not just nourishment: SERVICE counts

RER 9.23.12
Restaurants and dining are not just about the food— never was and never will be. An extremely important element of the dining experience is the service. To me, this could make or break a restaurant; no matter how much I love the food, if it is slow  service or I get an attitude from the wait staff, I would rather not go back, but dream of the tastes.

Just last week I wrote a FoodView about how high end and famous restaurants are tracking their customers to better serve and pamper, as well as to create an experience reminiscent of the corner joint. This, though intrusive at times, is a pure demonstration of the importance of service in terms of a restaurant’s survival. A good dining experience with knowledgeable, friendly and accommodating staff, results in good memories and a return visit. This should be the goal of every location, the return of the patron.

This unfortunately is not always the case. Sometimes the wait staff can get in the way of the dining adventure— rudeness, brusqueness, or attitude in general can really dampen the mood at a restaurant. Most times adventures with this kind of staff, repulses me and does not make me want to go back, or tell others to try it out. Just the other day (more about this later), my food was essentially tossed on the table, causing the pretty presentation to tumble and other things on the table to clatter. On top of that we had a waitress who’s manner was so short and distant, we could hardly get a question in. That kind of interaction stayed with us throughout our meal, and lingered more than the flavors of the food.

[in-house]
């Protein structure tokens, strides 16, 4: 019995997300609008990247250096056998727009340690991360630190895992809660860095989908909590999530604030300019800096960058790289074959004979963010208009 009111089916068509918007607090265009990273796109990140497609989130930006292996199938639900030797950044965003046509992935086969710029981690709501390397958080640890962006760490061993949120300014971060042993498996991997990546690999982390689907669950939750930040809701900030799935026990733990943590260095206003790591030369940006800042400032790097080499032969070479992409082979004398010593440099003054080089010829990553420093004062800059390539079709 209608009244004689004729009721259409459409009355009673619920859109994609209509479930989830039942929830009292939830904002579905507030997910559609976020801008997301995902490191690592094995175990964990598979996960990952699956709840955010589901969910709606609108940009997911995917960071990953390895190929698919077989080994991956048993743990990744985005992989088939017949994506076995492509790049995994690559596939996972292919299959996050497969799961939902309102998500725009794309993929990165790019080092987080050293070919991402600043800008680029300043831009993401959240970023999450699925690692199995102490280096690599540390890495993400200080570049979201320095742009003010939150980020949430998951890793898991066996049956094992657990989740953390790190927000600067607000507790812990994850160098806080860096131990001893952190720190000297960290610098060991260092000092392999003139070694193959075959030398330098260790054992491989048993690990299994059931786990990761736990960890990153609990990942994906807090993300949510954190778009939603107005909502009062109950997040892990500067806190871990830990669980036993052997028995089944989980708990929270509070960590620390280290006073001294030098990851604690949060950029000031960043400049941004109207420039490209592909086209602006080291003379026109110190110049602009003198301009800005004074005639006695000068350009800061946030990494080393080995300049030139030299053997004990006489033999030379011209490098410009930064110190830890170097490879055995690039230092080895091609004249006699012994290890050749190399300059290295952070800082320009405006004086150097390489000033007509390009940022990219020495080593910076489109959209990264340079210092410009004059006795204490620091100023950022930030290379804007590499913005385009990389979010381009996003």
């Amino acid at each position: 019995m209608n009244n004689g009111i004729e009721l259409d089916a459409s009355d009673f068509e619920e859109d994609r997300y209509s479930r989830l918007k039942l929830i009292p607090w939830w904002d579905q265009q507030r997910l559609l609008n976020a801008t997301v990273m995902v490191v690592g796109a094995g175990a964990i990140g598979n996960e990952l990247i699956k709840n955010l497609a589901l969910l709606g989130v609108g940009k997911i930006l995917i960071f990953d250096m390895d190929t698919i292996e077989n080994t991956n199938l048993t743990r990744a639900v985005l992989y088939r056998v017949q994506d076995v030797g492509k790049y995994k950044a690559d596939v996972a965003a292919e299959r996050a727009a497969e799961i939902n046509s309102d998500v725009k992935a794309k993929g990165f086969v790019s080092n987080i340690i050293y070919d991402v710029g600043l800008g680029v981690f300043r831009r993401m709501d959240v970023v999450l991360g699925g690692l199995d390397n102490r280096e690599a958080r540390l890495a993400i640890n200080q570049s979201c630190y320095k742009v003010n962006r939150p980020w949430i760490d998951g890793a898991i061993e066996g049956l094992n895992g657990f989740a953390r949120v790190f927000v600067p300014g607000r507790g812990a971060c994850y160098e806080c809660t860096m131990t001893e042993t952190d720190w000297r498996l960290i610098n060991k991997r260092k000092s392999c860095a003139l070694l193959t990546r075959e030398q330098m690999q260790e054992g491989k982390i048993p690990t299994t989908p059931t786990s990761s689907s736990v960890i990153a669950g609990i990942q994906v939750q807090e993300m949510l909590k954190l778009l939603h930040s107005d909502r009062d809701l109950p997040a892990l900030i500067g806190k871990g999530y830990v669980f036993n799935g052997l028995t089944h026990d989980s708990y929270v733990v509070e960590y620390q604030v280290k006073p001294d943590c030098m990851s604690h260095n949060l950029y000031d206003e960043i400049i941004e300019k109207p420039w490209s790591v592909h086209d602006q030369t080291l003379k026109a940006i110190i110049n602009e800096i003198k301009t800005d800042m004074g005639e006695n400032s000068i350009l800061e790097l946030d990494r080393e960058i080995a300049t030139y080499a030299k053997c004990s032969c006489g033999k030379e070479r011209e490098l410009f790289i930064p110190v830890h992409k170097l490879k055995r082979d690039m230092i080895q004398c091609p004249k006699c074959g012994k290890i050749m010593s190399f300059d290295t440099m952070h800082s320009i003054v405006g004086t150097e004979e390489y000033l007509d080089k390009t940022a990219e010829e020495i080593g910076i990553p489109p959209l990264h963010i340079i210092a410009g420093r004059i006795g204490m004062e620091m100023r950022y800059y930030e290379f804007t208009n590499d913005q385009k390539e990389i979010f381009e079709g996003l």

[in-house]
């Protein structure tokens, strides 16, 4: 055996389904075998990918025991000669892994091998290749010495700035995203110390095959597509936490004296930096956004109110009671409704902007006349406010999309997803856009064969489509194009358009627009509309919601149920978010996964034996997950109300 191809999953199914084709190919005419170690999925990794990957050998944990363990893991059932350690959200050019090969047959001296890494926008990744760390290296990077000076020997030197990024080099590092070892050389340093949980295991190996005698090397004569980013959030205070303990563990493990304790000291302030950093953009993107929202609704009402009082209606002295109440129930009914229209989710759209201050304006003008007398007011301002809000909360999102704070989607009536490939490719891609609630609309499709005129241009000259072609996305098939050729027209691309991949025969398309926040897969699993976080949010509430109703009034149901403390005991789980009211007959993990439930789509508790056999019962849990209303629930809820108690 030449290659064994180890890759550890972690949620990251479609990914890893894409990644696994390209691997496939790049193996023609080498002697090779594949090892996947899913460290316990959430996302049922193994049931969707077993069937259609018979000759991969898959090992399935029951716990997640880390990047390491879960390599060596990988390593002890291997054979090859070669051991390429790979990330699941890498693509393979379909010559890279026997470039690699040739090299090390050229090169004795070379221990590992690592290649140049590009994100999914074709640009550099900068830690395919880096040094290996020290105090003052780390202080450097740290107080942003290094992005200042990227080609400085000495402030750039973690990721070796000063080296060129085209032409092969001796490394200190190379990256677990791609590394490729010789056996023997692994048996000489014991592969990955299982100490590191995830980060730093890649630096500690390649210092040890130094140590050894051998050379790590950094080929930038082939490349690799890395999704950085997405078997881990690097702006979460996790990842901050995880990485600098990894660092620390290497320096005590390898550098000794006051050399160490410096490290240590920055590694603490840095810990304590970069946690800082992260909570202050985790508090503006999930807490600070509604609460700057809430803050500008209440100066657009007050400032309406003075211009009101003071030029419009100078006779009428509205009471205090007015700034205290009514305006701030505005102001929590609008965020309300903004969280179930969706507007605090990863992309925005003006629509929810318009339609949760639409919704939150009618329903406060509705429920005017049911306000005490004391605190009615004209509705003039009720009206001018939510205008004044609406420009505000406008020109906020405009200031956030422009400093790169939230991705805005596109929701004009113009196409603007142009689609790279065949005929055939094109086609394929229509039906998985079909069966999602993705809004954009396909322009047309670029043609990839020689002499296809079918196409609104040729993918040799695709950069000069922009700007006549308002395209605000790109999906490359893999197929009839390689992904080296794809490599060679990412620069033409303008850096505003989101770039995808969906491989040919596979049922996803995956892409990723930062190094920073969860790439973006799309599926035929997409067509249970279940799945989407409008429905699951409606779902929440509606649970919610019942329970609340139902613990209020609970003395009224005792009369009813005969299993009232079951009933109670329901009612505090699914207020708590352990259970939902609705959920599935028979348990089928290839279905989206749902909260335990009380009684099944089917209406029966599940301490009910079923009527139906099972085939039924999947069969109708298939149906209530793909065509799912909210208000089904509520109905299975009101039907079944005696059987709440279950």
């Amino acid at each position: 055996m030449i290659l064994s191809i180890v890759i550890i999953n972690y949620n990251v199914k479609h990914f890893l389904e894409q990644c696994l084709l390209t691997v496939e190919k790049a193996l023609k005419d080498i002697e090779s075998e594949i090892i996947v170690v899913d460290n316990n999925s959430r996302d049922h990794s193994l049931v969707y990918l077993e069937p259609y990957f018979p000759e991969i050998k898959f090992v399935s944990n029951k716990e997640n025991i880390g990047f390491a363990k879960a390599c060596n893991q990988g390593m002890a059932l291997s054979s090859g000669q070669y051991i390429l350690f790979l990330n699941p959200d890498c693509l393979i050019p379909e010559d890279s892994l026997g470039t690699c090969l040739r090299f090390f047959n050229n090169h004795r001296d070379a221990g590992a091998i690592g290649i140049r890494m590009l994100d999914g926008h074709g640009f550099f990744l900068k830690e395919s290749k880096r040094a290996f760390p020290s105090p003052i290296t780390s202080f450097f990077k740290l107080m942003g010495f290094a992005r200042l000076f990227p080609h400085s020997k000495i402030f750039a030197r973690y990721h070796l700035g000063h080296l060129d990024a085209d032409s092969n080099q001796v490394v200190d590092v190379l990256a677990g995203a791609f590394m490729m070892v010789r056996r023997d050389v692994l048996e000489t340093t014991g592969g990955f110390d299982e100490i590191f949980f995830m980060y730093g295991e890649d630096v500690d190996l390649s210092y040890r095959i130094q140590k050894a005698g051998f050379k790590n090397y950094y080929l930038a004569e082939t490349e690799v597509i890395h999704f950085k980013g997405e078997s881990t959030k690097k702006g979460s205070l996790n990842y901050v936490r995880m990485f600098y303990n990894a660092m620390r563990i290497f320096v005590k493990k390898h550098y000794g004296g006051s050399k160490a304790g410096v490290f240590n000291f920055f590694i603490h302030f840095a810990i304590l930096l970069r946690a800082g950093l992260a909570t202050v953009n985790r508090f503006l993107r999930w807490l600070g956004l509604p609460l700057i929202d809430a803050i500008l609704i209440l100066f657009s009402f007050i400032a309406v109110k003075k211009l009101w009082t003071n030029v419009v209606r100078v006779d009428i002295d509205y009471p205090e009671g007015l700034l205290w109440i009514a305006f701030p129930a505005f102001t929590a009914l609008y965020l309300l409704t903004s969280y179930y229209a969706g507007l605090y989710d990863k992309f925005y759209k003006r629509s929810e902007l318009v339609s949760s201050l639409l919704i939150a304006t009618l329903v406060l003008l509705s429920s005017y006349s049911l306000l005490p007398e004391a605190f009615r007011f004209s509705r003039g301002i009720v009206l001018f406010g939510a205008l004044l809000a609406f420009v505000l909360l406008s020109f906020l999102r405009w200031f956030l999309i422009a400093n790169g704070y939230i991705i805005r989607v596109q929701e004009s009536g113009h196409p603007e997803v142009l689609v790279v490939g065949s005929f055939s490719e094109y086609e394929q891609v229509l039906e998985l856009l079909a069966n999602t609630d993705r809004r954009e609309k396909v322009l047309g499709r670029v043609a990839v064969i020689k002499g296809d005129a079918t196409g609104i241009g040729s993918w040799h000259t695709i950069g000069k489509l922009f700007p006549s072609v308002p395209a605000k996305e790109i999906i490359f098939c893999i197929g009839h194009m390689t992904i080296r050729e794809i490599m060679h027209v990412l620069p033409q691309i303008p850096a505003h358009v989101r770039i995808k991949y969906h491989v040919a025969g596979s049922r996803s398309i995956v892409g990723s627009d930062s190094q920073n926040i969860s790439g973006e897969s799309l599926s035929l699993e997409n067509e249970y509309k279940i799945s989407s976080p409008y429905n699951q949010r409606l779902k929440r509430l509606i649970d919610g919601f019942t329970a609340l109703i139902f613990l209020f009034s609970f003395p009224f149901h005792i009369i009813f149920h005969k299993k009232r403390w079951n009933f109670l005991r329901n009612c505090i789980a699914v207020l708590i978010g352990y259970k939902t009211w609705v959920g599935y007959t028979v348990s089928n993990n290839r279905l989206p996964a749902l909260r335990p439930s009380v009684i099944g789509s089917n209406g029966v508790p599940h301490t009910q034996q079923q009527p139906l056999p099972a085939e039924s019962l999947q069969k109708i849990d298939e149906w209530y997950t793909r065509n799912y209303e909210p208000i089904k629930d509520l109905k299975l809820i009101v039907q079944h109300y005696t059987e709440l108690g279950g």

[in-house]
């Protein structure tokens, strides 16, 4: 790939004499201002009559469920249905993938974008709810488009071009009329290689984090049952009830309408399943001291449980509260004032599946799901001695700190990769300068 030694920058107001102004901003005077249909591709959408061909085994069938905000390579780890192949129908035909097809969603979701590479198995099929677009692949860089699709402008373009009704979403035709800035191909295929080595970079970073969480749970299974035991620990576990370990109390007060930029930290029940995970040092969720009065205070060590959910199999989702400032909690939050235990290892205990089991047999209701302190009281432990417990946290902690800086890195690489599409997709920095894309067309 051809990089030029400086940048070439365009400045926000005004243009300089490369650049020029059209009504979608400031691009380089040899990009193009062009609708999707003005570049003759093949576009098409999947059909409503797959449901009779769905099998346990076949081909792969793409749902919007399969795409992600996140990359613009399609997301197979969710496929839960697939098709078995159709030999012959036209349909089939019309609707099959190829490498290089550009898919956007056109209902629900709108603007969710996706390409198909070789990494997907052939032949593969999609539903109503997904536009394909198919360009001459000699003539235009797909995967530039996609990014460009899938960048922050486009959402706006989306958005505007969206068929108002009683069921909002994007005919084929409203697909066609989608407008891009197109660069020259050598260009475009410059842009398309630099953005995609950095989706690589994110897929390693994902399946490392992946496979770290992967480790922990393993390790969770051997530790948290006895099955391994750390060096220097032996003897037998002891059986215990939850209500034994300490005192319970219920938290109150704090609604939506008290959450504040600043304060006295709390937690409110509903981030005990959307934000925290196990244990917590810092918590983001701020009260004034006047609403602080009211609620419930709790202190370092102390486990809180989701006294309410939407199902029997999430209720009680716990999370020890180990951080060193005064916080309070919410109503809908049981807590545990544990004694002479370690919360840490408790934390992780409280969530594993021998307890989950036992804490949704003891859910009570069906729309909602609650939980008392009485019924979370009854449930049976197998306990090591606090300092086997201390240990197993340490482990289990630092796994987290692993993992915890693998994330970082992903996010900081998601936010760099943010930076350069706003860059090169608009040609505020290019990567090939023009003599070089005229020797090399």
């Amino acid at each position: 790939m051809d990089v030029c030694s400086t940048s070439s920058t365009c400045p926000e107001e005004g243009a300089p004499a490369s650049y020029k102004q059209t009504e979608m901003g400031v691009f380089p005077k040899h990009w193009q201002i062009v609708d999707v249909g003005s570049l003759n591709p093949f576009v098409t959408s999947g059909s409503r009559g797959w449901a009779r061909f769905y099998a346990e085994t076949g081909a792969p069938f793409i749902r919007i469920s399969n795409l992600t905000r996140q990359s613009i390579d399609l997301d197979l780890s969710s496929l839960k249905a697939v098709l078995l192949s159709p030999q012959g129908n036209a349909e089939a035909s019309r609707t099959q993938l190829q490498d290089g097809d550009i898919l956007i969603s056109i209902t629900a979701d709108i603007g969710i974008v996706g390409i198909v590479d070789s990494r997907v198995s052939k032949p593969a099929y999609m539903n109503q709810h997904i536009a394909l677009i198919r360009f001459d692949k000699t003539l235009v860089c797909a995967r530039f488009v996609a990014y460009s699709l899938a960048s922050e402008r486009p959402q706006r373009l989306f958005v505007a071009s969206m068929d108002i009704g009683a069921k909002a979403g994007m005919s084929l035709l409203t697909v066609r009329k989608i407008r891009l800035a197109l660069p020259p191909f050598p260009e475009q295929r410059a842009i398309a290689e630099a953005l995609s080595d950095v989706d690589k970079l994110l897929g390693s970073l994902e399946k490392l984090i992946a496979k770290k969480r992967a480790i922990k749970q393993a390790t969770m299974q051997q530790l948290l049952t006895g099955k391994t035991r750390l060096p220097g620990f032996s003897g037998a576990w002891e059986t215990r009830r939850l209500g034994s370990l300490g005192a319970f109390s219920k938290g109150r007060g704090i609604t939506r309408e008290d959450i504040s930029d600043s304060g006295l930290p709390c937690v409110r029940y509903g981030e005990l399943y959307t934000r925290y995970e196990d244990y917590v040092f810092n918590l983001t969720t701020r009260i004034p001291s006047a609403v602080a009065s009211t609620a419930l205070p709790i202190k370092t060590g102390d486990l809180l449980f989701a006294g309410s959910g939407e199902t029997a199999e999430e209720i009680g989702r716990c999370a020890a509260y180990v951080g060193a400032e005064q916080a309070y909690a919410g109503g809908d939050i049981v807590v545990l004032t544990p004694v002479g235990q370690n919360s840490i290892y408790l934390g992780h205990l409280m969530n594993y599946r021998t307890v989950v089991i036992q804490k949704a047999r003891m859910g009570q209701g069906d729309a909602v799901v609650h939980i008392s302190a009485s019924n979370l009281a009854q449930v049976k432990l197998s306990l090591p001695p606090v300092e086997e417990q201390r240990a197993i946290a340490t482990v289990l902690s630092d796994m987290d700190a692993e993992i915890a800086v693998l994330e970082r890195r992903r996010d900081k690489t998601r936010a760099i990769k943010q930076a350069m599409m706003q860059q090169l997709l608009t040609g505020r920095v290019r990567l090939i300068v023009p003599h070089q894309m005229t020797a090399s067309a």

There have been countless times where my table has essentially been forgotten; no waiter, no water, no nothing. I remember in my very short stint working at a Johnny Rockets, the manager who was training me impressed upon the importance of being attentive to the diners, frequently asking them if they need anything, just checking in. It really surprises me that being ignored happens so much. It would also surprise me that in some kind of training this would be left out. Every restaurant, no matter its sizeor fame should insist on customer service as a good business practice.